Alternatively, you can also specify that only specific source files may be compiled with NEON support by using the '.neon' suffix, as in:

        LOCAL_SRC_FILES = foo.c.neon bar.c zoo.c.arm.neon

In this example, 'foo.c' will be compiled in thumb+neon mode, 'bar.c' will be compiled in 'thumb' mode, and 'zoo.c' will be compiled in 'arm+neon' mode.

Note that the '.neon' suffix must appear after the '.arm' suffix if you use both (i.e. foo.c.arm.neon works, but not foo.c.neon.arm !)


Android NDK r4 added support for the "NX bit" security feature. It is enabled by default, but you can disable it if you really need to by setting this variable to 'true'.

NOTE: This feature does not modify the ABI and is only enabled on kernels targeting ARMv6+ CPU devices. Machine code generated with this feature enabled will run unmodified on devices running earlier CPU architectures.

For more information, see:


By default, NDK compiled code is built with read-only relocations and GOT protection. This instructs the runtime linker to mark certain regions of memory as being read-only after relocation, making certain security exploits (such as GOT overwrites) harder to perform.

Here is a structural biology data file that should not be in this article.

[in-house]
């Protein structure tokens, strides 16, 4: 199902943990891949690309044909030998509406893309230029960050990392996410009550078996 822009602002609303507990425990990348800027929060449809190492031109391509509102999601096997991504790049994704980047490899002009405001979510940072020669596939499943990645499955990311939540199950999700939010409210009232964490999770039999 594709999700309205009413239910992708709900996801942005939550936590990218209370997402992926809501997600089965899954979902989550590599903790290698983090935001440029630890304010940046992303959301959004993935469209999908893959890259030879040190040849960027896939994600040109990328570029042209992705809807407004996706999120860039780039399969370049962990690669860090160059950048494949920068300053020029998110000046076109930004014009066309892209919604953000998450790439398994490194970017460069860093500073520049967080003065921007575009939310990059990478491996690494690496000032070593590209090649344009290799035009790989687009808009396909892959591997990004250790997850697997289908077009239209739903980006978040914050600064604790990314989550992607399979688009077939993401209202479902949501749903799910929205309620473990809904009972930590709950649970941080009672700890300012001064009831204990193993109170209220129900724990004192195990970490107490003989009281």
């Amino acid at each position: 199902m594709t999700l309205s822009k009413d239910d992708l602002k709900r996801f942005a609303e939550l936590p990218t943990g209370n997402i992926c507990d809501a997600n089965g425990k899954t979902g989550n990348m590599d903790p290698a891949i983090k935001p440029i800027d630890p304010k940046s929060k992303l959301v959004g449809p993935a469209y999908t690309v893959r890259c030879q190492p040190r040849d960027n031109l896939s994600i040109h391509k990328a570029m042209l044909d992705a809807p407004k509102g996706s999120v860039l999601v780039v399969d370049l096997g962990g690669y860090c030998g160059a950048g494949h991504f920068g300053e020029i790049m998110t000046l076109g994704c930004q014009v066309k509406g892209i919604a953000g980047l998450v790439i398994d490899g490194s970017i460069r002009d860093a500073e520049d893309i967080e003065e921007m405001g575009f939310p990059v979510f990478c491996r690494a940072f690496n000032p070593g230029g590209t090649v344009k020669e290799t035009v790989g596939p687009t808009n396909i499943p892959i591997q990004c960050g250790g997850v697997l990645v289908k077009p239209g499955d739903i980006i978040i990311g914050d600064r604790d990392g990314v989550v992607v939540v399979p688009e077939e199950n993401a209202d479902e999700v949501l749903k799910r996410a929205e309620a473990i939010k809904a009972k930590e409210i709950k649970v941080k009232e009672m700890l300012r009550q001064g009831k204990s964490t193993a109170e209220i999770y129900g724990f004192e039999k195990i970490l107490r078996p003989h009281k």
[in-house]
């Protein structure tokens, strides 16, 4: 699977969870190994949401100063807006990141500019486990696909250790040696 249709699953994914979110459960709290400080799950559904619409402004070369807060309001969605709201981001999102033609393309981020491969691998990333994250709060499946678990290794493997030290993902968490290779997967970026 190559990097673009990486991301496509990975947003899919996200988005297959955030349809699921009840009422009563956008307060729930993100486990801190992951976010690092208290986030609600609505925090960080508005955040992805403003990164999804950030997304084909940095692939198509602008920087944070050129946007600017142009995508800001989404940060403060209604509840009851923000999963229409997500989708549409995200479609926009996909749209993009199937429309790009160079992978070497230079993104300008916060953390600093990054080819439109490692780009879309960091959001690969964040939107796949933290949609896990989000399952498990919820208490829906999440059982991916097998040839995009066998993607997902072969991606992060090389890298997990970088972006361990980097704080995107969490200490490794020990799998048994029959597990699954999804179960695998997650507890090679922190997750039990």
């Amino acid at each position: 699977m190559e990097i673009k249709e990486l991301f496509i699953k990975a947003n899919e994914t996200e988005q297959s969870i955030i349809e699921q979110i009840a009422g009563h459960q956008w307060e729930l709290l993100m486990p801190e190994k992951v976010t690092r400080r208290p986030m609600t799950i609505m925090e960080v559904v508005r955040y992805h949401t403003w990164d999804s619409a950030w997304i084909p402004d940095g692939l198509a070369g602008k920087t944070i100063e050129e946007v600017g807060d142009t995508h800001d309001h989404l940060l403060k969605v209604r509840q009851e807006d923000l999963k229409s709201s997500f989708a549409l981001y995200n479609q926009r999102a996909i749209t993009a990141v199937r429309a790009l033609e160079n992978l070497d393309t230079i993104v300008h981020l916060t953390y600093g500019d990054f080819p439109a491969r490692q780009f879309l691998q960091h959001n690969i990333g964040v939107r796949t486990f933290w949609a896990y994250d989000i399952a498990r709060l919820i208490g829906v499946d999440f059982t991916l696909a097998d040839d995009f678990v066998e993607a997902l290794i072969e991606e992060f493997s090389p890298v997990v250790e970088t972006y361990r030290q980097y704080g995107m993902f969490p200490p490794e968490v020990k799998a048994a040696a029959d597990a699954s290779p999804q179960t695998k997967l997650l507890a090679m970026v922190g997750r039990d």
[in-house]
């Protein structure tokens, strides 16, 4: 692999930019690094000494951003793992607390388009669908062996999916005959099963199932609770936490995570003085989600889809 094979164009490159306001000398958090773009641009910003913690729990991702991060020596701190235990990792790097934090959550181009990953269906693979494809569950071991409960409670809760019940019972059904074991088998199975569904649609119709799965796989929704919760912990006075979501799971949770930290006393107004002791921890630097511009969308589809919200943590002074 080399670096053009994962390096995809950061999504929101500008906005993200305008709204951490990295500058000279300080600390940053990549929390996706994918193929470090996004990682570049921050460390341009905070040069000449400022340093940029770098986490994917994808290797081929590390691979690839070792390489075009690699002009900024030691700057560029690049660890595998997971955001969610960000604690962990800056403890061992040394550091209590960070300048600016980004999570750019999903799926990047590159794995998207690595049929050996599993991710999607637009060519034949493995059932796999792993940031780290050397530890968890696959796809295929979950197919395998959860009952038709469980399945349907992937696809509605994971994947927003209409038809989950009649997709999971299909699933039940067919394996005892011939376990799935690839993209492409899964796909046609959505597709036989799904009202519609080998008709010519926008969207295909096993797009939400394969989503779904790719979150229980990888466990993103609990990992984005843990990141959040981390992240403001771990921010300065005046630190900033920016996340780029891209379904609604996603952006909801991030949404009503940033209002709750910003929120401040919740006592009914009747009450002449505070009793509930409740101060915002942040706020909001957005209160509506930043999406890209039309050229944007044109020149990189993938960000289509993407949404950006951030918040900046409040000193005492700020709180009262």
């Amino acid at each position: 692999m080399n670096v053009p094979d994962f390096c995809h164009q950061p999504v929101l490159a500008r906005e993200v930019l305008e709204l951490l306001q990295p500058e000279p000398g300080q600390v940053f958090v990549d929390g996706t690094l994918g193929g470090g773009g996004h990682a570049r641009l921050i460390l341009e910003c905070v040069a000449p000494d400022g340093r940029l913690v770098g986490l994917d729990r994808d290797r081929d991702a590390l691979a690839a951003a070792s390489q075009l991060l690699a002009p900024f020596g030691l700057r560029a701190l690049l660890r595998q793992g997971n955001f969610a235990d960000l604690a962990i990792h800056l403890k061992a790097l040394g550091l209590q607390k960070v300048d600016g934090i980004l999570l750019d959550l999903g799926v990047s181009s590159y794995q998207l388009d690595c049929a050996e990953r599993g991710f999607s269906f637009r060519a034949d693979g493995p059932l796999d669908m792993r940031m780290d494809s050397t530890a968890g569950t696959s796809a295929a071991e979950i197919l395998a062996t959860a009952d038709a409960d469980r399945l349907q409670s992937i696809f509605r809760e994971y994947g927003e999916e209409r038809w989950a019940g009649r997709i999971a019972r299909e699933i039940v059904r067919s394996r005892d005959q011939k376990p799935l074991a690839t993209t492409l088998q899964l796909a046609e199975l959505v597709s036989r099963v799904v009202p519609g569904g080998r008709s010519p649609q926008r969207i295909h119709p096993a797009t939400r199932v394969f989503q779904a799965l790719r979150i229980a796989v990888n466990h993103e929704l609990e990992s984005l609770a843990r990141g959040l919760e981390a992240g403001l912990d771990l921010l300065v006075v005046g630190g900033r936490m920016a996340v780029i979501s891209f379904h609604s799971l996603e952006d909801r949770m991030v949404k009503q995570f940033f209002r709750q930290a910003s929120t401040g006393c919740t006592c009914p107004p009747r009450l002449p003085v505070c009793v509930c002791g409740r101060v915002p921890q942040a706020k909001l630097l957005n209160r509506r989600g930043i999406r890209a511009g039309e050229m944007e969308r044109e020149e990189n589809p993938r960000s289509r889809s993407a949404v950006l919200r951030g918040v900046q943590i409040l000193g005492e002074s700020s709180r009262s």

It is enabled by default, but you can disable it if you really need to by setting this variable to 'true'.

NOTE: These protections are only effective on newer Android devices ("Jelly Bean" and beyond). The code will still run on older versions (albeit without memory protections).

For more information, see:


By default, NDK compiled code is compiled with format string protection. This forces a compiler error if a non-constant format string is used in a printf style function.

It is enabled by default, but you can disable it if you really need to by setting this variable to 'true'.


Define this variable to record a set of C/C++ compiler flags that will be added to the LOCAL_CFLAGS definition of any other module that uses this one with LOCAL_STATIC_LIBRARIES orLOCAL_SHARED_LIBRARIES.

For example, consider the module 'foo' with the following definition:

          include $(CLEAR_VARS)
          LOCAL_MODULE := foo
          LOCAL_SRC_FILES := foo/foo.c
          include $(BUILD_STATIC_LIBRARY)

And another module, named 'bar' that depends on it as:

          include $(CLEAR_VARS)